Hotspot 2.0, also known as Passpoint (more accurately, Passpoint is the brand name for the certification program operated by the Wi-Fi Alliance), is new technology that helps integrate and expand access to wireless data services. It supposedly will make it easier for users to gain access to Wi-Fi hotspots (no need for login screens, no need for passwords and so on), while also providing both cost savings and new revenue opportunities for any mobile operator that chooses to deploy it.
Hotspot 2.0 enables many new certified (that is, Passpoint-certified) devices to be automatically and transparently connected to any certified access points within range of the device if the device belongs to an end user that has a billing and customer relationship with the Wi-Fi service provider associated with the given Wi-Fi access point. The larger the wireless carrier the more effective Hotspot 2.0 will be for that carrier.
Image via Shutterstock
It is worth pointing out here that the Hotspot 2.0 technology is only intended to be but a first step in what the wireless industry anticipates will be a growing suite of capabilities that they hope will allow for the seamless integration of Wi-Fi hotspots directly into carrier mobile networks. The idea of course is that the wireless carriers will then be able to easily pass their subscribers (because they are already pre-certified, easily connected and already have an account with the carrier) from cell site to hotspot and back again as necessary. Carriers see it as a clear means to offload wireless data traffic from the cellular networks to relieve potential congestion and so on.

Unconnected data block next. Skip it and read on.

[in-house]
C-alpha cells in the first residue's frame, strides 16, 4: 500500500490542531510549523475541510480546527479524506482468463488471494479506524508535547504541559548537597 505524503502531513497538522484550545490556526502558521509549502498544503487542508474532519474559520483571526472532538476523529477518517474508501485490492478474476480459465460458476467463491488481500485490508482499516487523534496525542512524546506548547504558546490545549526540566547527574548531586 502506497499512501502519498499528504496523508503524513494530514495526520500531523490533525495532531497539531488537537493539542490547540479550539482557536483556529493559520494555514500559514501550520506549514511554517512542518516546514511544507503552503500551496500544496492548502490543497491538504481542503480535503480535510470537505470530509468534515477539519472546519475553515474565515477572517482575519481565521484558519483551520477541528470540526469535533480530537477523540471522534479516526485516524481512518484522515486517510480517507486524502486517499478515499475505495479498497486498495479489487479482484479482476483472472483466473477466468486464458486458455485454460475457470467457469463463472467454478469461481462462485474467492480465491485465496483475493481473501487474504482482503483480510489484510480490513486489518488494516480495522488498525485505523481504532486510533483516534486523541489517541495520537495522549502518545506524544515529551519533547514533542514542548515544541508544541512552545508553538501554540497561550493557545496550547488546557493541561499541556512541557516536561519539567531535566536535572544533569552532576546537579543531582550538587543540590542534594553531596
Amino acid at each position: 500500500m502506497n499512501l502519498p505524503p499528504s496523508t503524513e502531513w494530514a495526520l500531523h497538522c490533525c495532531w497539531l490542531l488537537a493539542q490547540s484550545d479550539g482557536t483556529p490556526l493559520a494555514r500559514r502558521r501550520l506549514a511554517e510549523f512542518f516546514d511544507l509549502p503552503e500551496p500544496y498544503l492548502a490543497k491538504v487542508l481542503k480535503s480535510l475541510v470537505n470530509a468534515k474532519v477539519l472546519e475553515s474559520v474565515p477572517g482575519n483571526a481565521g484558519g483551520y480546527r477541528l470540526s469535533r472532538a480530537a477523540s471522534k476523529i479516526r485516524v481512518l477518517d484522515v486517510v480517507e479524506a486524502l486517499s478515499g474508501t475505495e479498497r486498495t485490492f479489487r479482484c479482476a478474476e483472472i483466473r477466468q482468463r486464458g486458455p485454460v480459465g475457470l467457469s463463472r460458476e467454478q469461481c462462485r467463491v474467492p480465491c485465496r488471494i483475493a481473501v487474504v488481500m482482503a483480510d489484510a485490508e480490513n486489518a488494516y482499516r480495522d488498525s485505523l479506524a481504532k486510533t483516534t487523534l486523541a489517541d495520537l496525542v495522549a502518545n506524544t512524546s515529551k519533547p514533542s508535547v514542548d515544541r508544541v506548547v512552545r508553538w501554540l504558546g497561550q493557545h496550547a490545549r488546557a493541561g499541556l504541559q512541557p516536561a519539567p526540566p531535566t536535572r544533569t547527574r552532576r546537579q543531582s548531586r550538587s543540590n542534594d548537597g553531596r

As Wi-Fi is incorporated into a rapidly growing collection of small cells (what the industry now refers to as heterogeneous networks - or HetNets, though these are still some years off in the future) it becomes ever more critical to automate as much of the subscriber access piece of it as possible. Hotspot 2.0 itself only solves the issue of hotspot discovery, login and authentication of user devices to carrier-owned or managed hotspots. There is much more being planned.
An article we wrote last week asking if we are spectrum rich or merely spectrum dumb talks specifically to the issue of managing spectrum, and both wireless and backhaul bandwidth. Ultimately, it becomes more and more difficult to build large scale cell towers, and small cell and femtocell environments are the only answer to creating more bandwidth. Even then, it will not be enough. Demand for wireless access continues to grow unabated and as more cellular-enabled tablets hit the street demand will only become worse. The wireless carriers need to find effective ways to alleviate wireless data traffic running across the cellular networks. Wi-Fi is a ready answer, and Hotspot 2.0 is a first good step toward delivering more automation into the process of moving users to Wi-Fi whenever they can.
Need to know more about Hotspot 2.0? iGR's new market research report, “Hotspot 2.0: Passing Go,” does a good job of providing an overview of the Hotspot 2.0 standard, who some of the key players are, and views into the likely impact Hotspot 2.0 will have on the wireless market.
Edited by Brooke Neuman